by Kim F. Miller

It all started with a dog collar. That was the first leather item Mary Jensen set out to make just for fun on her boyfriend Allen Clarke’s new sewing machine. “I’m like, ‘This is kind of fun!’” she recalls.

 
December 2016 - Katherine Kinnison
Written by AnnA Buffini
Thursday, 01 December 2016 03:03
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horse people

Young jumper rider Katherine Kinnison looks to follow in her coach Nayel Nassar’s footsteps.

by AnnA Buffini

Young professional Nayel Nassar mostly focuses on his own impressive international show jumping career. When he does have a student, you know they’re good.

Katherine Kinnison is Nayel’s junior protégé. After a blazing hot 2016, she is on a roll to have an even better 2017.

 
December 2016 - Sydney Hutchins
Written by Kim F. Miller
Thursday, 01 December 2016 02:37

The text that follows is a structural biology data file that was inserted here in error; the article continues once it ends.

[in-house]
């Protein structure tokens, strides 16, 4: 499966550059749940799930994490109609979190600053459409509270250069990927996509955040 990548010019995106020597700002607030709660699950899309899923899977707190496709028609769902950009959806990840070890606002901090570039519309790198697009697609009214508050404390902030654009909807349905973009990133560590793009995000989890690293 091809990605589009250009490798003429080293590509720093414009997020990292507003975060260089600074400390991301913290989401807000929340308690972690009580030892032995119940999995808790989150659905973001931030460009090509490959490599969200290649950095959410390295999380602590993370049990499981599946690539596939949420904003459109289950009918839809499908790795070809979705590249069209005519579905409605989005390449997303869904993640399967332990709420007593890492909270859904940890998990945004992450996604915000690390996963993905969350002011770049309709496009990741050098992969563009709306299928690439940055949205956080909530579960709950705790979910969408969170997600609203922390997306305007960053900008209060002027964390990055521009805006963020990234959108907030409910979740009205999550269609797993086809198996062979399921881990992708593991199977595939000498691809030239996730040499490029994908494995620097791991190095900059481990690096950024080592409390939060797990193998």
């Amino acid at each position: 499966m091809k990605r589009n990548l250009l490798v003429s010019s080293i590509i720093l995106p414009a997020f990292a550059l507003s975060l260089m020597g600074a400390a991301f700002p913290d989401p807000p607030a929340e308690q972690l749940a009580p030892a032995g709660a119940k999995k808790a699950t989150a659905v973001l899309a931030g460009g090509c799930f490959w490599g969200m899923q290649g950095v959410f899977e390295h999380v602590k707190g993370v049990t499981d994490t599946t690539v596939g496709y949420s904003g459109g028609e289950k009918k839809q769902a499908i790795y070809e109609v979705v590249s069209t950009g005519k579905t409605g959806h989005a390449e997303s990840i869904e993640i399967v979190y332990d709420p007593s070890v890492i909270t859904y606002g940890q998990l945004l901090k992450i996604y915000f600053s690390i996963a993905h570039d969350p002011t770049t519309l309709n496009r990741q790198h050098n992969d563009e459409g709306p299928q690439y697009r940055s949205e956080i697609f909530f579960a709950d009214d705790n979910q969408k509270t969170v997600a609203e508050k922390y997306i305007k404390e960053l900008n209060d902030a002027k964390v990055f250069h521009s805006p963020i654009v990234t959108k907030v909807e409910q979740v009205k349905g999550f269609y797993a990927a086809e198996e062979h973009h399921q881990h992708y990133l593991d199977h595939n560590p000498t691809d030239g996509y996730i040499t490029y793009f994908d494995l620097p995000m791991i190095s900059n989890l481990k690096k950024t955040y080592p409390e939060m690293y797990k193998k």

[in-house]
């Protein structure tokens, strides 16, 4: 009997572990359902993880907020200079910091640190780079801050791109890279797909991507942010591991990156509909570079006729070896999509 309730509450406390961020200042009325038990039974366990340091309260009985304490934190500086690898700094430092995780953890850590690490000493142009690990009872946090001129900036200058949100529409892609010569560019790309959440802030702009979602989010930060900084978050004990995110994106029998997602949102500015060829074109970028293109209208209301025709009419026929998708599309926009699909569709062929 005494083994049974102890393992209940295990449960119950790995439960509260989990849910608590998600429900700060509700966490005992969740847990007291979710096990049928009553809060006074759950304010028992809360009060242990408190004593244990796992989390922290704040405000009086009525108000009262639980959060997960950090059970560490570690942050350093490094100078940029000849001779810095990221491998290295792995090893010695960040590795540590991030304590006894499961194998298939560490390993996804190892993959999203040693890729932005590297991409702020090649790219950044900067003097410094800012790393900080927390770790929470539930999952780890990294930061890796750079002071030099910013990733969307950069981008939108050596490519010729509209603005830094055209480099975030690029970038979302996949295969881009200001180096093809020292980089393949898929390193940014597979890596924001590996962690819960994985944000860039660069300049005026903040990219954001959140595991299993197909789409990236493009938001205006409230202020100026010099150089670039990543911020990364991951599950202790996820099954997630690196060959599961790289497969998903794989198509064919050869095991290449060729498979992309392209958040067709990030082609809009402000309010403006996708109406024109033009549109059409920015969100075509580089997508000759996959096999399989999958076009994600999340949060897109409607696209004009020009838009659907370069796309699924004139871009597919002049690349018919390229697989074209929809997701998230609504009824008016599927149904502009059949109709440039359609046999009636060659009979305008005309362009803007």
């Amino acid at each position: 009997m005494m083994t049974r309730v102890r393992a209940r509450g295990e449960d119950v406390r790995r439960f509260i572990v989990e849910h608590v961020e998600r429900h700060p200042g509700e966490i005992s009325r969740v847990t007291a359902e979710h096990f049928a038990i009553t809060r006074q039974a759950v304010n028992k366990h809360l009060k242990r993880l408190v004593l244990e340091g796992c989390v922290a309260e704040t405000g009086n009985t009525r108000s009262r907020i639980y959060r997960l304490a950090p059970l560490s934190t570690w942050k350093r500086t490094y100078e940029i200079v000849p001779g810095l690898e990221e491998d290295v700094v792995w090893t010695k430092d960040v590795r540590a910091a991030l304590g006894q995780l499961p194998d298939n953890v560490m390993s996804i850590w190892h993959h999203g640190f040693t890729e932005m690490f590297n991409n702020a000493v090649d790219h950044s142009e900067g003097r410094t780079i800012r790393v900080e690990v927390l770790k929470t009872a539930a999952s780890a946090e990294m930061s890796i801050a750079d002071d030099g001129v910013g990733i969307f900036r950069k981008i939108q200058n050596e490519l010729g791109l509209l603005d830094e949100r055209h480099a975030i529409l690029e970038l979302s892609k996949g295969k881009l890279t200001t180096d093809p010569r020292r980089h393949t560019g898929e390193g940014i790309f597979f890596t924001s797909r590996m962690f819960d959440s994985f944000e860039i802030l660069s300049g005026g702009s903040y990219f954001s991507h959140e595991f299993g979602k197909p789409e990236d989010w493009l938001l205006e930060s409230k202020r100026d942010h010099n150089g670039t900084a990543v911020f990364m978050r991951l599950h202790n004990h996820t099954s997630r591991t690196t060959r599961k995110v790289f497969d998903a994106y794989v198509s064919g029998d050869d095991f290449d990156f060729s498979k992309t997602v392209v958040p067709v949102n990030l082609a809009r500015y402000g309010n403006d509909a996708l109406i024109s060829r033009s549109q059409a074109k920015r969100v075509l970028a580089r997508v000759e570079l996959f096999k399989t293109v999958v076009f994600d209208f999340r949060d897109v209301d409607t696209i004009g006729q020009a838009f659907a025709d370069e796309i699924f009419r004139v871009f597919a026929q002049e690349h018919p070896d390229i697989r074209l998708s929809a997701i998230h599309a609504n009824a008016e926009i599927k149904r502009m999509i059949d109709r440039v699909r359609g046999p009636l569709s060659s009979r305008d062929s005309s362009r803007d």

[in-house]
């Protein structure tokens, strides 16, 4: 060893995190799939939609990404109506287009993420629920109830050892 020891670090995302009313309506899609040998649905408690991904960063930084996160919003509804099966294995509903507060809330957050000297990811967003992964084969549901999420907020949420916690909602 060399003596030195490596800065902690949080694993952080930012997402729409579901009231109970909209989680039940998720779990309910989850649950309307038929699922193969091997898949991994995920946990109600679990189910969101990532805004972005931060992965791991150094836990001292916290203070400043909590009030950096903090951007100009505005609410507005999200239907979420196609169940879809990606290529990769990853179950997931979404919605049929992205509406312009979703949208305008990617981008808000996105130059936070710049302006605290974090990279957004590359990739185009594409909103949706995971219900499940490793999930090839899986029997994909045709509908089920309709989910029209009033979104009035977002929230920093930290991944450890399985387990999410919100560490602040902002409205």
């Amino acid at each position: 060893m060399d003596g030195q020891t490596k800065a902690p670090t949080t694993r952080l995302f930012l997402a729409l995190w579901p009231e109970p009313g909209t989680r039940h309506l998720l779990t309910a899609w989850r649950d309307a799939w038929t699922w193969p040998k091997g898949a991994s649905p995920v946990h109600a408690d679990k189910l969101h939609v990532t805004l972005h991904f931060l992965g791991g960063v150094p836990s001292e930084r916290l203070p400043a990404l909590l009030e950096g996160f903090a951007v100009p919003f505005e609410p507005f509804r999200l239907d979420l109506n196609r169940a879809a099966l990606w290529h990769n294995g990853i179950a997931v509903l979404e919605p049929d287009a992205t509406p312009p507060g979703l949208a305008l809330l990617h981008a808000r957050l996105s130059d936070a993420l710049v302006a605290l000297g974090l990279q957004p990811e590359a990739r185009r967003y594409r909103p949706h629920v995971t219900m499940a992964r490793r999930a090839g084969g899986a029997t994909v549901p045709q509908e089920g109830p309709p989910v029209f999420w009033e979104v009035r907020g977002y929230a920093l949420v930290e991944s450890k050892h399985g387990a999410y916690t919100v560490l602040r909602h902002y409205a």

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horse people

Two-time Maclay Regionals winner juggles final junior year with busy life as a University of Georgia Bulldog.

by Kim F. Miller

The final year of junior eligibility can create crushing mental pressure for medal finals participants. But Region 8 Maclay Finals winner Sydney Hutchins decided not to let herself get into that situation.

 
September 2016 - Mackenna Shea
Written by Mikaela Kantorowski
Wednesday, 31 August 2016 19:09
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horse people

Young eventer makes her mark with terrific Rolex and Rebecca Farms finishes.

by Mikaela Kantorowski